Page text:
Bill Would Streamline the Application Process for the ‘Senior Food Box Program’ and Reduce Burden on Seniors and States
Washington, DC - Today, U.S. Senators Susan Collins (R-ME) and Bob Casey (D-PA), the Chairman and Ranking Member of the U.S. Senate Special Committee on Aging, introduced the Nourishing Our Golden Years Act to streamline the application process and reduce the burden on states in the administration of the U.S. Department of Agriculture’s Commodity Supplemental Food Program (CSFP), also known as the Senior Food Box Program.
“Far too many seniors in Maine and across the nation find themselves forced to choose between buying food and buying prescriptions drugs or paying essential bills,” said Senator Collins. “The Senior Food Box program provides qualified seniors with healthy fruits, vegetables, and other non-perishable foods. Our bipartisan legislation would not only make it easier for seniors to continue to receive the assistance, but it would simplify the process for agencies that provide this critical support. Senator Casey and I encourage our colleagues to join our efforts to change the trajectory of our nation by supporting the Nourishing Our Golden Years Act.”
“Federal nutrition assistance, like the Senior Food Box Program, is a vital lifeline for many seniors,” Sen. Casey said. “The Nourishing Our Golden Years Act would make it easier for older adults to benefit from the Senior Food Box Program and reduces the likelihood that a recipient would miss a re-certification deadline and become ineligible. This bill would help us fulfill our sacred responsibility to older Americans by ensuring they have access to nutritious foods.”
The Senior Food Box Program improves the health of low-income Americans, ages 60 and up, by providing non-perishable items, and fresh fruits and vegetables, to program participants once a month. By extending how often participants must recertify, from a minimum of six months to a once a year, the Nourishing Our Golden Years Act would minimize the burden for both participants and states. Currently, in some states, seniors who receive a food box must re-certify by proving their eligibility to participate every six months. Participants who miss the deadline to re-certify are no longer eligible to receive a food box and must re-apply, putting them on the state’s waitlist. Since most low-income seniors are on a fixed income, they are unlikely to experience fluctuations in eligibility.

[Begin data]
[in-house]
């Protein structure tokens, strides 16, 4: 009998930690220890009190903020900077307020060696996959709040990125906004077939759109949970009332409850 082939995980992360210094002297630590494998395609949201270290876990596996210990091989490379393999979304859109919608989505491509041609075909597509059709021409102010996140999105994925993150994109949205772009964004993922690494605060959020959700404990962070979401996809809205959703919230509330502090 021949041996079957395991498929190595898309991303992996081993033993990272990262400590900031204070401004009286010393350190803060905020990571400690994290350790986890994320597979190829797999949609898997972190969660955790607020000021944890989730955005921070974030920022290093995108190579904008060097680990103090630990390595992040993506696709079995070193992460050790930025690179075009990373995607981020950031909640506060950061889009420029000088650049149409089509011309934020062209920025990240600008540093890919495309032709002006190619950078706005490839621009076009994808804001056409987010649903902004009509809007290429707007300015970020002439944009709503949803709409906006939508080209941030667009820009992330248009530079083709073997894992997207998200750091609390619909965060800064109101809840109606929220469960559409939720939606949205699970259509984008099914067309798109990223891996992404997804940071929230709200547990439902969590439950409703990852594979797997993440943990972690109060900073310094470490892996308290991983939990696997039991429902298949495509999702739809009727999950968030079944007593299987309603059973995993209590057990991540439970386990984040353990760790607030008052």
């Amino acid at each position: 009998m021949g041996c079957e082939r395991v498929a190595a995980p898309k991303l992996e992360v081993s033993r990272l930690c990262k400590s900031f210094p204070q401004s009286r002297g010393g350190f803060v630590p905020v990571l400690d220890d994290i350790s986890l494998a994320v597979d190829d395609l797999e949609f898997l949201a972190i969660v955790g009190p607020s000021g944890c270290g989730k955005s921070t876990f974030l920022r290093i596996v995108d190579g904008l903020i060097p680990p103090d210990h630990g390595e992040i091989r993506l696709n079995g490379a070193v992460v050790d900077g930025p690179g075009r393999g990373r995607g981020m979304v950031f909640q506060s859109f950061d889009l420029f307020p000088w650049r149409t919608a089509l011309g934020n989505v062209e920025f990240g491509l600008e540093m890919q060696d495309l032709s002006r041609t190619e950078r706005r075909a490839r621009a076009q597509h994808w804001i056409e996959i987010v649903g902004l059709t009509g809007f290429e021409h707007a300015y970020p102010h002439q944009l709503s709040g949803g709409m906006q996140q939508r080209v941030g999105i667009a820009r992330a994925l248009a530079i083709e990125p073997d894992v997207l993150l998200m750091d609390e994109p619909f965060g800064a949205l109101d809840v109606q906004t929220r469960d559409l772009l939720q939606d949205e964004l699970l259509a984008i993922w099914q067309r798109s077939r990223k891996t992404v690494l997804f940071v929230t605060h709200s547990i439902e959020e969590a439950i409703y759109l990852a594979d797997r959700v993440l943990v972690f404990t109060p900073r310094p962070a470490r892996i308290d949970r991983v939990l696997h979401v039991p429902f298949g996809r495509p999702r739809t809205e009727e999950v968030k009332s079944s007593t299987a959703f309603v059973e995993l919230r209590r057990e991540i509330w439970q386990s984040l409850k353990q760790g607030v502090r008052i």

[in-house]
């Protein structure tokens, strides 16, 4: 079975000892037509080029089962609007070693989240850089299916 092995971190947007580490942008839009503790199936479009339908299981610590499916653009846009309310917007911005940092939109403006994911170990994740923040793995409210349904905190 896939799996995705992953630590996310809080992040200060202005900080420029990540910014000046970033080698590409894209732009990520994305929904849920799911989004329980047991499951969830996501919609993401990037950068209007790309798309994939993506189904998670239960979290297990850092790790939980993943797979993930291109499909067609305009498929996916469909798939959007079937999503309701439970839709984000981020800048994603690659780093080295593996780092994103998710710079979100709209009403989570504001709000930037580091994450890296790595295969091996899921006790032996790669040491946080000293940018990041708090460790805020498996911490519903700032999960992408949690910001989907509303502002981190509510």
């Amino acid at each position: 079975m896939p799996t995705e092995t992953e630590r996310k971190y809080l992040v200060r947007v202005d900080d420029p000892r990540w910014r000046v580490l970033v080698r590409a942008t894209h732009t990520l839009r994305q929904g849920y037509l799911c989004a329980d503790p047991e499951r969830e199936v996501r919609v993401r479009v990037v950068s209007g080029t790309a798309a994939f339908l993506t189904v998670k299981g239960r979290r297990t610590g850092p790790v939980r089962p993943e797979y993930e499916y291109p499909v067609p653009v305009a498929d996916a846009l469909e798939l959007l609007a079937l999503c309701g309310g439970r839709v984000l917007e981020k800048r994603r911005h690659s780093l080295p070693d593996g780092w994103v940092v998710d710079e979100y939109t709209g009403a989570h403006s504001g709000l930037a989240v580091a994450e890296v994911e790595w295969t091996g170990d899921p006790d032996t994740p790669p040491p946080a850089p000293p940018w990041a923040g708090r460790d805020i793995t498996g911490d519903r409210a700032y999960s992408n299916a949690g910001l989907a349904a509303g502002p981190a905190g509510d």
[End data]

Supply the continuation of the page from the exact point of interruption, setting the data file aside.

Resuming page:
A growing number of older Americans face hunger and food insecurity. In 2014, 10.2 million older adults, ages 60 and up, experienced some level of food insecurity. According to the Good Shepherd Food Bank of Maine, nearly one in three Maine seniors face hunger or the threat of hunger. Seniors who are food insecure are more likely to experience depression, develop asthma and report heart problems—all of which can lead to increased doctor and emergency room visits, hospitalizations and disability. In the U.S., the estimated annual cost of disease-associated malnutrition among older Americans is more than $50 billion.
In July, the Senate Aging Committee, chaired by Senator Collins, held a hearing on senior nutrition. During the hearing, Pat Taylor, a retired health care worker of Penn Hills, PA, testified about the support her family receives from the monthly Senior Food Box Program. “The senior food box has been a god-send…Because of the senior food box that we receive through the Lincoln Park Community Center, we do not have to decide between paying for our medication and putting nutritious food on the table,” Mrs. Taylor said. Pat and her husband James raised 10 children, five biological children and five adopted sons with disabilities. Pat and her husband worked their whole lives and never imagined struggling to make ends meet after retirement.
Click HERE to watch the July hearing titled, “Nourishing our Golden Years: How Proper and Adequate Nutrition Promotes Healthy Aging and Positive Outcomes.”